Exploring the Relationship Between Social Gaming, Anxiety and Loneliness
June 8, 2021
The image above is a screenshot of Joanna Lewis and Mia Trojovsky in the game "Animal Crossing: New Horizons," celebrating Trojovsky’s graduation from UNC in 2020 with her bachelor’s degree in Psychology.
—Written by Deanna Herbert
Challenging the widely popular belief that often holds video games and their players in a negative light, two UNC faculty members and a UNC graduate student published research they hope influences the perspective that social video games can have a positive impact on an individual, particularly those with higher anxiety.
Molly Jameson, Ph.D., associate professor of Psychological Sciences; Joanna Lewis, Ph.D. assistant professor of Psychological Sciences and Mia Trojovsky, a graduate student in the Marriage, Couples and Family Counseling /Therapy master’s program, recently published “New Social Horizons: Anxiety, Isolation, and Animal Crossing During the COVID-19 Pandemic." Released March 30, 2021 in Frontiers in Virtual Reality, the article explores the relationship between the social game, “Animal Crossing: New Horizons” (ACNH), and feelings of anxiety or isolation during the initial onset of the COVID-19 pandemic.
“Collectively we were interested in assessing the potential benefits of social gaming on acute societal stress,” Lewis said.
“The fortuitous nature of the ACNH March 2020 release coinciding with social isolation due to the pandemic allowed us the opportunity to explore this relationship during a collectively stressful event,” Jameson added.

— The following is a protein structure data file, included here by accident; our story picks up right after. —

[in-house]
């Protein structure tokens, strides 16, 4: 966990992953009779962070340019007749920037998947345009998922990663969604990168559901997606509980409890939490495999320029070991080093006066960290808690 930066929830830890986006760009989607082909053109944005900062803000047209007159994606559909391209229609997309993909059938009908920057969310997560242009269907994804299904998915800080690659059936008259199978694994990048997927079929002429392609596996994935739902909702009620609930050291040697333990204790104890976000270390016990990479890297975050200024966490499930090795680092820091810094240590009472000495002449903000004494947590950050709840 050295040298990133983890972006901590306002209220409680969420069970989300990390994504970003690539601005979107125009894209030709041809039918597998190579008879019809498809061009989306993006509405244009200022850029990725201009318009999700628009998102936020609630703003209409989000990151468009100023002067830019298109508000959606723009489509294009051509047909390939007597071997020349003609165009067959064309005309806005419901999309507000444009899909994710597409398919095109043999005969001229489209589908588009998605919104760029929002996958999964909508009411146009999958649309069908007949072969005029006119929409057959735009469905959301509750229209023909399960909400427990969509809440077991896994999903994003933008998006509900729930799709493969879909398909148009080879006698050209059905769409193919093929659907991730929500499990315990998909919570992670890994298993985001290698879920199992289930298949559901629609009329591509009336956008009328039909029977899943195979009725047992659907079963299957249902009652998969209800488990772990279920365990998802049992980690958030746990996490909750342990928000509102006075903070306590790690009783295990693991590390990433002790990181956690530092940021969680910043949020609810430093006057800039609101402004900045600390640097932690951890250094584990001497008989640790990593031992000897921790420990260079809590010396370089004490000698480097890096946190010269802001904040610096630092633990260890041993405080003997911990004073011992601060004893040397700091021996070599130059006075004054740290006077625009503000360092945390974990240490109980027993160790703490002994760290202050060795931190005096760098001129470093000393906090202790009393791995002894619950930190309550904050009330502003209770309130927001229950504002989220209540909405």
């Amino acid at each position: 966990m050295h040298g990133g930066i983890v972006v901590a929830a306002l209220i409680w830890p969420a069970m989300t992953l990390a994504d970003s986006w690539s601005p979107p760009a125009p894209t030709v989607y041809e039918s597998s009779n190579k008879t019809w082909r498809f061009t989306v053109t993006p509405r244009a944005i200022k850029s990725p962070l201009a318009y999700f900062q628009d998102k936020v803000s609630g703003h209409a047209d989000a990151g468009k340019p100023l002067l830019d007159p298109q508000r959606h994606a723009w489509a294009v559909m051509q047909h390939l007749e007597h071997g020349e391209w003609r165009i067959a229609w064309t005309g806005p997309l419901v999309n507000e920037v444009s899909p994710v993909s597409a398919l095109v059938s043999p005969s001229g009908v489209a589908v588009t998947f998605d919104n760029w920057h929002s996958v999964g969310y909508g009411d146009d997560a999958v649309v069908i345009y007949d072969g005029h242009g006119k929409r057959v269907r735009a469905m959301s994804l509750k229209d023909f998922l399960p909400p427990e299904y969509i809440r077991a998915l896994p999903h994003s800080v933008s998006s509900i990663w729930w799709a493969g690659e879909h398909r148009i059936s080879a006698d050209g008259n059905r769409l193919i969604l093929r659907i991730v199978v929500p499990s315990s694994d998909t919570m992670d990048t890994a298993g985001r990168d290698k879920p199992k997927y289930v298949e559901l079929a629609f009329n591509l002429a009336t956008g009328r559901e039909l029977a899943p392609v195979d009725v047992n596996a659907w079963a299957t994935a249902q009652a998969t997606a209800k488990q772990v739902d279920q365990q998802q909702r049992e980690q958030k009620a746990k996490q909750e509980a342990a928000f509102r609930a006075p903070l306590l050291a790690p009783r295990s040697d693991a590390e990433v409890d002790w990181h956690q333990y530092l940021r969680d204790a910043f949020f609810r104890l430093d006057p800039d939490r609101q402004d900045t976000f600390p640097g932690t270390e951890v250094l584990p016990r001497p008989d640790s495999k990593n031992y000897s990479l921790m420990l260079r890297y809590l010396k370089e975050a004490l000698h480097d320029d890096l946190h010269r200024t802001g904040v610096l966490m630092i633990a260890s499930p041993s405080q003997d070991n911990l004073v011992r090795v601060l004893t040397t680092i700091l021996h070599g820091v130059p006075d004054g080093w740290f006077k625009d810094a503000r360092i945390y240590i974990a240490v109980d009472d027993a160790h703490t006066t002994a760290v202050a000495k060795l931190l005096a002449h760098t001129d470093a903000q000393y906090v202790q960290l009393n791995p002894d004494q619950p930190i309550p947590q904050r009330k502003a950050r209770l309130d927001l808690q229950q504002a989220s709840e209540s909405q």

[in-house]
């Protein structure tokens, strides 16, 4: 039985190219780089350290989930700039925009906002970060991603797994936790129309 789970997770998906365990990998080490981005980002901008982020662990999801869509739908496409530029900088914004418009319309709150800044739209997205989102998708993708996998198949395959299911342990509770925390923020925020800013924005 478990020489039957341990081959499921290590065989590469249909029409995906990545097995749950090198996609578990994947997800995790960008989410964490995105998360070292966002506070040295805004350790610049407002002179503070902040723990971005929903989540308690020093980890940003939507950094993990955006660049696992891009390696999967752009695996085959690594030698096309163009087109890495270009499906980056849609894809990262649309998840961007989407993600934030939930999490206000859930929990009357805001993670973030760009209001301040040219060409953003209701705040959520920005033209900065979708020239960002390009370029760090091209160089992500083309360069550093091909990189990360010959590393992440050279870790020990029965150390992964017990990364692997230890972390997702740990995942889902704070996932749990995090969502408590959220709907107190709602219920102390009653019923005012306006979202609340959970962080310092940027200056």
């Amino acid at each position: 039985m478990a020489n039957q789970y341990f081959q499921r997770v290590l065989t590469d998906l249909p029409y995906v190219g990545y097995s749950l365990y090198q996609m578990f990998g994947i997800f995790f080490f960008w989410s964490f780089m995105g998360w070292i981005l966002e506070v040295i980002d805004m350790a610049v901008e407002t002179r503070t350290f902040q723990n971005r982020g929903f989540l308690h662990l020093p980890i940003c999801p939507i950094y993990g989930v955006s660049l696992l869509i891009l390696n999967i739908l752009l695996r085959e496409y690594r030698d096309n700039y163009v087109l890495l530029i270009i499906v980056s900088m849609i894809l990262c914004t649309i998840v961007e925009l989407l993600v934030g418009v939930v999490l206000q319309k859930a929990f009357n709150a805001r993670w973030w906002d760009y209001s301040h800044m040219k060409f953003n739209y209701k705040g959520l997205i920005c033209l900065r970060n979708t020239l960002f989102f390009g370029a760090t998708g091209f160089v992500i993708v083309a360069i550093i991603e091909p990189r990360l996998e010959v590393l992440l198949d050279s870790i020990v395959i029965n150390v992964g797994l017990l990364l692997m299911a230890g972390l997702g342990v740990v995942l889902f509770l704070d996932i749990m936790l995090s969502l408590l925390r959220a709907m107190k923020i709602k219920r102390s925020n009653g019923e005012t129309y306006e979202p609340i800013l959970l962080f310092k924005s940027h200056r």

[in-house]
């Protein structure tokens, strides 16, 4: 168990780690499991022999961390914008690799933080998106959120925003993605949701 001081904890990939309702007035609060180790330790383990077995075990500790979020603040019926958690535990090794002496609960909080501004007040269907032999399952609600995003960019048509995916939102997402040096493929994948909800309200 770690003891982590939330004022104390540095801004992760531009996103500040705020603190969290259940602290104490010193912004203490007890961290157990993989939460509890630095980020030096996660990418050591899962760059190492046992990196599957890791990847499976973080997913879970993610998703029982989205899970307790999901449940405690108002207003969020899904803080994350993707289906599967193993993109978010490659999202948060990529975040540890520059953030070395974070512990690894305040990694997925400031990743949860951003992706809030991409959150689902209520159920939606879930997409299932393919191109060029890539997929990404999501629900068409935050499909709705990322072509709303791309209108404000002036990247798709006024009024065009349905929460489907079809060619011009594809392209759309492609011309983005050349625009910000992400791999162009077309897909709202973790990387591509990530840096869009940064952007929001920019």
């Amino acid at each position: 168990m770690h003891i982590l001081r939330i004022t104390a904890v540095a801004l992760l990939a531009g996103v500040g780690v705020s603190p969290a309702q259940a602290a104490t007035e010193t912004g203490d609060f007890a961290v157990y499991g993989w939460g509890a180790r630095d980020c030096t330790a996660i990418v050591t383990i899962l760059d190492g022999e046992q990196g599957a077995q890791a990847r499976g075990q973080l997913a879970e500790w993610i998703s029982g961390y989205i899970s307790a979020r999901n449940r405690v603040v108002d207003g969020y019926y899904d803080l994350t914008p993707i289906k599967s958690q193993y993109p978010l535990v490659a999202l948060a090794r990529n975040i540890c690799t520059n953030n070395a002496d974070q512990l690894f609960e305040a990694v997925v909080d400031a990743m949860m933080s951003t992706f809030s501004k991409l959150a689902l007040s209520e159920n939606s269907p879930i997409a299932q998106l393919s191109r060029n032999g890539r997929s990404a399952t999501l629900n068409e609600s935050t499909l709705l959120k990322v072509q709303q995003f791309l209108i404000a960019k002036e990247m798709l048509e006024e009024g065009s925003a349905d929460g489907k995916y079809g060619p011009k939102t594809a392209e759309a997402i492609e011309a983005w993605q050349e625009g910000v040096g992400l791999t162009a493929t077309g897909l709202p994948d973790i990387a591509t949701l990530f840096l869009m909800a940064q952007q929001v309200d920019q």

The motivation behind the project was their shared interest in anxiety and technology. Lewis’ interests include how anxiety may impact attention and the influence of attention and interactions with technology. Her past research includes evaluating the influence video games have on human cognition. Jameson's interests are in anxiety and learning and ways to decrease anxiety in non-clinical settings. Her work typically addresses academic anxiety and exploring how technology may affect learning in highly anxious students.
In ACNH, players start with their own deserted island, working to enhance the aesthetics of their surroundings to create their own island community. Players can interact with nonplayable island residents and play cooperatively with other real-life players.
“ACNH limits the gameplay interactions to minimal text communications,” Lewis said. “It’s mainly contributive interactions and focuses on community for real or simulated peer interactions. All of which may foster more anxiety during in-person social experiences, while the digital sphere may provide these social opportunities with reduced anxiety.”
In the study, players were asked questions about their experiences related to their video game habits and their engagement with ACNH before and during the pandemic, in addition to questions about their feelings regarding anxiety and loneliness.
Based on past research, the team predicted that players who engaged more with the game would have decreased feelings of loneliness and anxiety, but that wasn’t the case. They actually found the opposite; increased hours of game play resulted in higher feelings of loneliness and anxiety –a finding that could very well have been the result of how or why people were using the game, such as for a coping mechanism, rather than the experience of gaming itself.
"We found that participants with higher levels of anxiety were likely to engage in certain social aspects of ACNH, perhaps suggesting that these individuals were using the social aspects of the game as a substitute for in-person interaction during the pandemic,” Jameson said.
Jameson and Lewis both agree that more work needs to be done to fully understand the impact of social gaming.
“The key to this research is establishing that there is a relationship between social gaming and anxiety and loneliness,” Lewis said. “We can’t yet say the direction of the impact, but social gaming may be particularly consequential or a coping mechanism for those with higher anxiety, which is something that should continue to be studied.”
The two are currently developing follow-up work regarding gaming and isolation/anxiety in regard to social games, as well as emotion regulation and avoidance.